As you’re coming out of surgery, life looks pretty good.  The knife and saw part is over. The long put off decision has been irreversibly made. You surrendered to the suspect medical establishment and had the damaged hip replaced.

Plus for a day or so you’re in a strange new world of no pain — the lingering effects of the anesthesia and now the Percocet. No psychological pain either. You love everybody.  Dr. Foster shows up, and you thank him warmly for doing a good job. He says wait 30 days to tell him that. Some of the nurses and aides were your students at Blue Ridge CTC, and you’re chatty and playful with them, almost another you.

But that stage wears off, and soon you are identified as a combative patient because you keep trying to get out of bed. A plastic band is put around your wrist with “wanderer” written on it. An alarm goes off if your feet touch the floor.

Slogging through the opiates, blood thinners, stool softeners, at night you find that your room has rotated ninety degrees. Your bed is now up and down against the wall, and you’re standing on the footboard. What was once the wall has become the floor. The clock, the flat screen TV, the faded nature prints are now  lying on the floor, and what was once the ceiling is the wall facing you. You are aware of the this rotation as an illusion, but you can’t blink it away.

As luck would have it, you experimented with hallucinogenic drugs in your youth, so you’ve seen such distortions before. Once, way back when, your girlfriend sitting on the floor beside you became just her head, and stayed just her head for a good long while. A room rotating ninety degrees is child’s play.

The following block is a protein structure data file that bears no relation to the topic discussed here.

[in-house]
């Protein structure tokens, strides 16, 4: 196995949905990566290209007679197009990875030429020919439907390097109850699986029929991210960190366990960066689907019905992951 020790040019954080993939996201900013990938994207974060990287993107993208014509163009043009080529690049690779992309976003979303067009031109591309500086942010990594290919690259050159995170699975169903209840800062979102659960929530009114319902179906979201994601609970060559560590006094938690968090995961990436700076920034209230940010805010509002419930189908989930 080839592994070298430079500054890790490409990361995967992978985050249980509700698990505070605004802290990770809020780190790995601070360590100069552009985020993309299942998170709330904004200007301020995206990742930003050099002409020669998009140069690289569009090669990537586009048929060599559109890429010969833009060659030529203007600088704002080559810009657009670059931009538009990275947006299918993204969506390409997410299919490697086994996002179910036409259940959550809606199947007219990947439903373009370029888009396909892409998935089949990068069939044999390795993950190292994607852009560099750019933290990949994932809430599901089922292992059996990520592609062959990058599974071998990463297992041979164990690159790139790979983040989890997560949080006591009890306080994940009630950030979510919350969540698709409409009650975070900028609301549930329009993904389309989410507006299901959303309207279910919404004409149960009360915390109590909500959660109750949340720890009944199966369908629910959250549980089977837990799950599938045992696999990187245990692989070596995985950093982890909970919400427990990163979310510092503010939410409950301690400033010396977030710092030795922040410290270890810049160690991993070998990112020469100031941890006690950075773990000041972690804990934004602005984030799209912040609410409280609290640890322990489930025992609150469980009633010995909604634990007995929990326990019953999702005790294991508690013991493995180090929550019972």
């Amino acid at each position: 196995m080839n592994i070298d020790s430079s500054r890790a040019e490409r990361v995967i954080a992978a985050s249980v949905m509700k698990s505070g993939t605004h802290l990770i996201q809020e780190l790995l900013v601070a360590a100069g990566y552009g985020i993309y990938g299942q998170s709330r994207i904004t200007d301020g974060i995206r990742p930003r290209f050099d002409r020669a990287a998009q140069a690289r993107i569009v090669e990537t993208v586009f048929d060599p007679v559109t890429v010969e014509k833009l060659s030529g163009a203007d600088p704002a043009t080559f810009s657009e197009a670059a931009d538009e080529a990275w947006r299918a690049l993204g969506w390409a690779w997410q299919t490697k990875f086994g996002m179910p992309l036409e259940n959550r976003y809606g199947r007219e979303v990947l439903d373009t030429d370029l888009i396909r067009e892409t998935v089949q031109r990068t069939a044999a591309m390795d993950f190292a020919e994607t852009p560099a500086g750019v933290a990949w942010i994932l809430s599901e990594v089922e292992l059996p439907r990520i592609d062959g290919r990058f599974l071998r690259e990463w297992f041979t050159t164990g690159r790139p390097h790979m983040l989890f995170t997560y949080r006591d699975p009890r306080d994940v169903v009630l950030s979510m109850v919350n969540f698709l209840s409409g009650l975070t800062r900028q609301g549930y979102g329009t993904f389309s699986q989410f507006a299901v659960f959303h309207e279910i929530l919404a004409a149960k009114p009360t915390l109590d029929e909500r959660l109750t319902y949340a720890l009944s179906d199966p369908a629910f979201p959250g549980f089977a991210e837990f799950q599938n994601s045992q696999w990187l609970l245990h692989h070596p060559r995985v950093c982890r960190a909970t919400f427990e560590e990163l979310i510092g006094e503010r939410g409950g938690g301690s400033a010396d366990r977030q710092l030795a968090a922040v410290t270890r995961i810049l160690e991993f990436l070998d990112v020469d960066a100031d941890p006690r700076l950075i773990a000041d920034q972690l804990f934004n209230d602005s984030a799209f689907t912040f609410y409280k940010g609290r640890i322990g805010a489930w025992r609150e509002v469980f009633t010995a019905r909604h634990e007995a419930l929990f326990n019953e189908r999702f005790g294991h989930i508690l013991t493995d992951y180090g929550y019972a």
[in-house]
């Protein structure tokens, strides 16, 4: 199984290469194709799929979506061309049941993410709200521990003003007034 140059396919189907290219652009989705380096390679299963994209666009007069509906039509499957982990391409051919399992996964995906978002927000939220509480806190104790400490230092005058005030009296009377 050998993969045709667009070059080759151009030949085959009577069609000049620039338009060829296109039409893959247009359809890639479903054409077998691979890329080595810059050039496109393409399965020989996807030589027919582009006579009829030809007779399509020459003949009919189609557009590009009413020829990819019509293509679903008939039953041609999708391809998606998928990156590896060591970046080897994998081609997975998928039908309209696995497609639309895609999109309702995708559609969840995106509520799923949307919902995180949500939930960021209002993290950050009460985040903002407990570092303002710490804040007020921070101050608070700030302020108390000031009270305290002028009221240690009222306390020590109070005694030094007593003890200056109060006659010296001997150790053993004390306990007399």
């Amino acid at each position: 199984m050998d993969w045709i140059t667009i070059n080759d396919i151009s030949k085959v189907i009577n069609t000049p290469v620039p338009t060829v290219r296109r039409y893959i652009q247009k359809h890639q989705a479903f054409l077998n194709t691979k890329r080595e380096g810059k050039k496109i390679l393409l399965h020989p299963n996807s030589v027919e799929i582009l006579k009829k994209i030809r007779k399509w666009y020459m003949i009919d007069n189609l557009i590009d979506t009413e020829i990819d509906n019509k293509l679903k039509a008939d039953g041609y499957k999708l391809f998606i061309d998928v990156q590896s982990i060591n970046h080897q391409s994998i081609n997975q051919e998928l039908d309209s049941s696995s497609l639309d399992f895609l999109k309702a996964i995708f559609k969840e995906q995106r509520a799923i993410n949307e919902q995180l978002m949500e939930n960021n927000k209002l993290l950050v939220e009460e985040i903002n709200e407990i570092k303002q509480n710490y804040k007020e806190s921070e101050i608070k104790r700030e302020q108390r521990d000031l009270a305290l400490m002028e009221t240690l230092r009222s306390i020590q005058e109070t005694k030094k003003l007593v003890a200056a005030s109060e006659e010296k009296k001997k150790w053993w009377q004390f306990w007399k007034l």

After three days in the hospital, like clockwork, you’re loaded into a rehab center. Move ’em on, head ’em up. Keep them doggies movin’. Rawhide…. That peaceful, loving feeling is quickly dissolving. The first night in your new bed, you feel a fever coming on. You ring for the nurse. Yes.  A hundred and two degrees.  “That’s not good,” she says. Next night the same thing. “That’s not good,” she says again.

“Shouldn’t the doctor be advised?” you ask. She tells you that she’s in communication with the doctor’s nurse, and they’re keeping an eye on it.

“What are you looking for?” you ask.

“To see if it persists,” she says. You’re thinking: nurses talking to nurses is the closest you can get to a doctor right now. You remember reading in a recent piece by Ralph Nader that hundreds of people a day die from infections in such places. Several years ago you had a friend who died from an infection contacted in a hospital. You’re a number now, you’re thinking. You’re a number with certain numbers associated with that number. Patient number such and such (you) has had this number of fevers of this number of degrees for this number of nights. You’re in a formula.

Across the hall, a female patient cries out, through the night, “What’s going ooonnnn?… What’s going ooonnnn?”  Finally exasperated, you call back to her, “Nothing’s going on, damn it.”